The Crusaders: Muslims vs. Christians

Osama bin Laden said of the American response to 911 it is a “new crusade and Jewish campaign led by the big crusader Bush under the flag of the cross.”

Christianity is often criticized for the Crusades involving the Muslim world. A review of some of what preceded and precipitated the Crusades might put them in a different light. A chronology of history reveals Islam struck first in the Middle Ages as Osama did in America.

Jerusalem has been the center for much of the conflict. Byzantine Emperor Heraclius captured it from the Persians in 630 AD. The first Muslim-Christian clash over the territory resulted in the Muslim conquest and banishment of the Byzantines (Christians). They began work immediately on a mosque on the temple mount.

Exultant in victory the Muslim armies soon conquered Armenia and Egypt in the 640s. By 711 they had control of north Africa and parts of Europe. By 712 they penetrated deep into Spain killing the king. They crossed the Pyrenees and invaded parts of France. They were stopped at the battle of Tours.

By 717 they besieged Constantinople for the first of seven times. It finally fell in 1453. Sicily, Sardinia, and Corsica fell to the Muslims and provided launching ports for assaults against Italy. By 846 they were pillaging outlying areas of Rome. By the tenth century the tide began to turn. The Byzantines began to counterattack and regain some territory. By 1000 most of the Holy Land was Christian but a Muslim ruler named Hakim persecuted them and drove them out.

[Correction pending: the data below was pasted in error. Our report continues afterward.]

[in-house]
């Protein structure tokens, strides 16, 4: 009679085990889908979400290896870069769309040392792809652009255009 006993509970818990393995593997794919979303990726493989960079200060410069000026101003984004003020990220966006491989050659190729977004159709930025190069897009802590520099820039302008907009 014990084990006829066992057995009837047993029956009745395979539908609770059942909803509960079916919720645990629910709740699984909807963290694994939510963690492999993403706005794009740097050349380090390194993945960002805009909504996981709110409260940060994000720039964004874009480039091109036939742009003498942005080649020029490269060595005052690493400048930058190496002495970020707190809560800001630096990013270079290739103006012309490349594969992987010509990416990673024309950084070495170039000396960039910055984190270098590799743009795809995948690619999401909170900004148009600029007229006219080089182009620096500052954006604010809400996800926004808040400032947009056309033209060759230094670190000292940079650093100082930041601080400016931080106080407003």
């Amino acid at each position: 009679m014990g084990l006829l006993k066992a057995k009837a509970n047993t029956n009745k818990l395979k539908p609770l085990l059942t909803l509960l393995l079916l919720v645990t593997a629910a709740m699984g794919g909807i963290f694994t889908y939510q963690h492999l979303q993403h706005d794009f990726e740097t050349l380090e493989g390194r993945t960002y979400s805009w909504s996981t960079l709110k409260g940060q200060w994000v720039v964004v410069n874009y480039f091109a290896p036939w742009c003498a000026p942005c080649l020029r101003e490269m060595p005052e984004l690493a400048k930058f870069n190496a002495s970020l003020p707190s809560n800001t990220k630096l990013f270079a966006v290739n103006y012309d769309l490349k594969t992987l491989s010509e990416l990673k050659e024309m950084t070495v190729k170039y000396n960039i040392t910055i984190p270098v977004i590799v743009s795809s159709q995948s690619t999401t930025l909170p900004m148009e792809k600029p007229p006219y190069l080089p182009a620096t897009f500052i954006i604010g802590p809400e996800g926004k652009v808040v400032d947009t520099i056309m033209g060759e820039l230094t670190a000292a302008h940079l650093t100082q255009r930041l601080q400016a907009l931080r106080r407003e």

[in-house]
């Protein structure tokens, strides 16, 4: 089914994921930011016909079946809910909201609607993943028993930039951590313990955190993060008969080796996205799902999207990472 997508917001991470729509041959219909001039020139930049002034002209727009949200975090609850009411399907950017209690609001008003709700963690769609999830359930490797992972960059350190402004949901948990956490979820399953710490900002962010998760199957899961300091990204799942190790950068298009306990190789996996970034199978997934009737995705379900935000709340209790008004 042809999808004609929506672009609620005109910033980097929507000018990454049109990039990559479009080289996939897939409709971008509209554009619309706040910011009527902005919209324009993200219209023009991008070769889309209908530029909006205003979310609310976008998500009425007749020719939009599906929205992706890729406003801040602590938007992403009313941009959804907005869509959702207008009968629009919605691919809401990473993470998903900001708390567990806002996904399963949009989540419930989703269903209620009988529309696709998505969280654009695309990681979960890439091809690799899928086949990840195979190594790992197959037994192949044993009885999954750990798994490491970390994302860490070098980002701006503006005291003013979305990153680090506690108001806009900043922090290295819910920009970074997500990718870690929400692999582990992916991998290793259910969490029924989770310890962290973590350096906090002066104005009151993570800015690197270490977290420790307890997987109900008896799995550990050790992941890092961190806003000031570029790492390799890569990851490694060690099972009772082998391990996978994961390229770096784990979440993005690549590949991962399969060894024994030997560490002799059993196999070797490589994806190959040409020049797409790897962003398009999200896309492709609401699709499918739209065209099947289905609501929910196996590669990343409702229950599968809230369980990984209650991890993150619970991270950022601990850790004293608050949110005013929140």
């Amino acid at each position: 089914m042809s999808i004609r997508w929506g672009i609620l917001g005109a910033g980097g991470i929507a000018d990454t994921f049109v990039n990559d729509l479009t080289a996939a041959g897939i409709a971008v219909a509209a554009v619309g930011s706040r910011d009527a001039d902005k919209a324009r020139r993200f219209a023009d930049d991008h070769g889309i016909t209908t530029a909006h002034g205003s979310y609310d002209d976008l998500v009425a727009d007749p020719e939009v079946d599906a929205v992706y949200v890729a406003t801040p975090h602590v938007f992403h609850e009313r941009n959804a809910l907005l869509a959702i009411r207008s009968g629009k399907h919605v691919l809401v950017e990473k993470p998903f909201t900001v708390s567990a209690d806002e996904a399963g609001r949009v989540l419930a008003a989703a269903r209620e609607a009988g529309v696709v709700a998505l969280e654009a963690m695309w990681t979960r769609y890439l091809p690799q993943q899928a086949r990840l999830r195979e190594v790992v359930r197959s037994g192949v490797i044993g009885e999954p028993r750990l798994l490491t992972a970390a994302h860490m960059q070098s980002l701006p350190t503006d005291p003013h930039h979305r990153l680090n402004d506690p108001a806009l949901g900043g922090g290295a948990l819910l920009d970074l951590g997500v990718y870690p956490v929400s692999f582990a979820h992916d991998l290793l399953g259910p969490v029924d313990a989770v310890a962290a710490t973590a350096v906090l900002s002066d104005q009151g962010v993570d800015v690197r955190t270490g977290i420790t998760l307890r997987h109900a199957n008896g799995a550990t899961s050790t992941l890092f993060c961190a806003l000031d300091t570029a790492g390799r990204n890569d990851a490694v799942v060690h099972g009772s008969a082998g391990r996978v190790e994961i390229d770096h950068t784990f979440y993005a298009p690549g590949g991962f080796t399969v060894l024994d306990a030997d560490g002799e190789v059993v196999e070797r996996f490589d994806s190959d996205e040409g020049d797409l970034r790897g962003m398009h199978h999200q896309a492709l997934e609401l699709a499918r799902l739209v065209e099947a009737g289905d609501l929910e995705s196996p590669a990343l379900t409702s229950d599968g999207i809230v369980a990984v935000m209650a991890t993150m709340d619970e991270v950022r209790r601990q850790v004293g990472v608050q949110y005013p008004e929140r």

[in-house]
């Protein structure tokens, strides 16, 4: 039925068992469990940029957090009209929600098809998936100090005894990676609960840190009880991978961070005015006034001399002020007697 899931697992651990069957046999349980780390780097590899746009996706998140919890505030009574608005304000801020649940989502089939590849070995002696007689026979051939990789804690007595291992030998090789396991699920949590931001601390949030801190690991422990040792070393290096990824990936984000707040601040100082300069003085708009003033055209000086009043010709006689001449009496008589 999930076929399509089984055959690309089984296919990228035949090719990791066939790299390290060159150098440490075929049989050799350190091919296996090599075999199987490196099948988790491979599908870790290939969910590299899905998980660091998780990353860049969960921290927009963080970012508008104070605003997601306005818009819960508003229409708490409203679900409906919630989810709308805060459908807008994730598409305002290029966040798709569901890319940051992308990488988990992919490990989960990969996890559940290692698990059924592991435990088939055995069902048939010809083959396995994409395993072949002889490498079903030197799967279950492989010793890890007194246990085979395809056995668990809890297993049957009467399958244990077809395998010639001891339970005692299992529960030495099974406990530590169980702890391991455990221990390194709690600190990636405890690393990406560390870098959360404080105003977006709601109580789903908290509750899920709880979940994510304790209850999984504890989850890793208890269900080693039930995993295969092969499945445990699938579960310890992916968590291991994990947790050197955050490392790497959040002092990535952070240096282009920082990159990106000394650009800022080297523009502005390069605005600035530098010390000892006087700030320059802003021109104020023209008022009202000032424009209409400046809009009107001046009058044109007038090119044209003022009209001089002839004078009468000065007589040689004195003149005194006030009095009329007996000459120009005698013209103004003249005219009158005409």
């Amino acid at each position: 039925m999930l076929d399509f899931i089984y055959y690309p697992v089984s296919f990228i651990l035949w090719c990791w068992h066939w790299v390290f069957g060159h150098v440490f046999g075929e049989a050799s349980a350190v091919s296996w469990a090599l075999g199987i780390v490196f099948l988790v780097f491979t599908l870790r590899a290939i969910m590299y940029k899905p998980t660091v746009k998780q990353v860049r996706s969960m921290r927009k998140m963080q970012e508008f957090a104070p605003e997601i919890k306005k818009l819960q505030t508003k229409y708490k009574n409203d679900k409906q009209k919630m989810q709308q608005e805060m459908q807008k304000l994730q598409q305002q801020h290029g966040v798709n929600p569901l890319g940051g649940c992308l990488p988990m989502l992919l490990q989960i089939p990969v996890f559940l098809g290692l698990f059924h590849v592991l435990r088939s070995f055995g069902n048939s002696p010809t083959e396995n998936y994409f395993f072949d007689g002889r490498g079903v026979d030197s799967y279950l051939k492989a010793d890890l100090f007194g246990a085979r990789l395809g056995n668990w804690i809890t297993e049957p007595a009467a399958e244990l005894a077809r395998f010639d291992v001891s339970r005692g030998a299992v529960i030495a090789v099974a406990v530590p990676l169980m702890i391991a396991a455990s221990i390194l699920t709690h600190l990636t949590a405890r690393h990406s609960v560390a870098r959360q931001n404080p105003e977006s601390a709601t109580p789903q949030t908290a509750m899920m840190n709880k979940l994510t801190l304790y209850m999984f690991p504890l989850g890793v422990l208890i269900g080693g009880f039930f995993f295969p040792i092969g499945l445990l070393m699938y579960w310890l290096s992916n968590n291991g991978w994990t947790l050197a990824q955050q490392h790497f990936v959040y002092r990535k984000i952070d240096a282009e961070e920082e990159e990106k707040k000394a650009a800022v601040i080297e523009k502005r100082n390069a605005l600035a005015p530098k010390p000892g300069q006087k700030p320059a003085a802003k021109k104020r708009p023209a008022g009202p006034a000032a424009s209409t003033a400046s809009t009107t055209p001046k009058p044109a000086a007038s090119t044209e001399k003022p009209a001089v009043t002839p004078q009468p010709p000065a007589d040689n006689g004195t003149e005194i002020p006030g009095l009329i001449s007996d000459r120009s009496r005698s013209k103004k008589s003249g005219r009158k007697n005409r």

In 1055 the fierce Seljuks, pagan nomads, made deep incursions into the Muslim world. They converted to Islam and became even more militant in spreading their new faith. In 1071 the Byzantine Emperor was totally defeated by these new Turkish Muslims. This resulted in great loss of territory. The Seljuk Turks captured Jerusalem from the Egyptian Shi’ite Fatimid in 1071 and drove out the Christians in 1091.

The Fatimids recaptured Jerusalem in 1098. In 1099 the first Christian crusade was launched against Jerusalem. Christians controlled most of the Holy Land until the Muslims once again conquered it in 1291.

By the fourteenth century the formidable Ottoman Turks began to invade Europe. Such territories as Hungary, Albania, and Serbia fell to them. Bitterness still exists in those areas. In May of 1453 they conquered and pillaged Constantinople. Much of their army was composed of young adults who were captured as children, taken from their Christian parents and “converted” at the point of the sword.

In 1683 the Ottomans launched their last assault against Europe which was their second attack on Vienna where they were defeated. The Muslim world went into a long period of eclipse from which it is just now emerging.

The crusades represent a grim and regrettable part of history. Perhaps this historical background frames them in better understanding.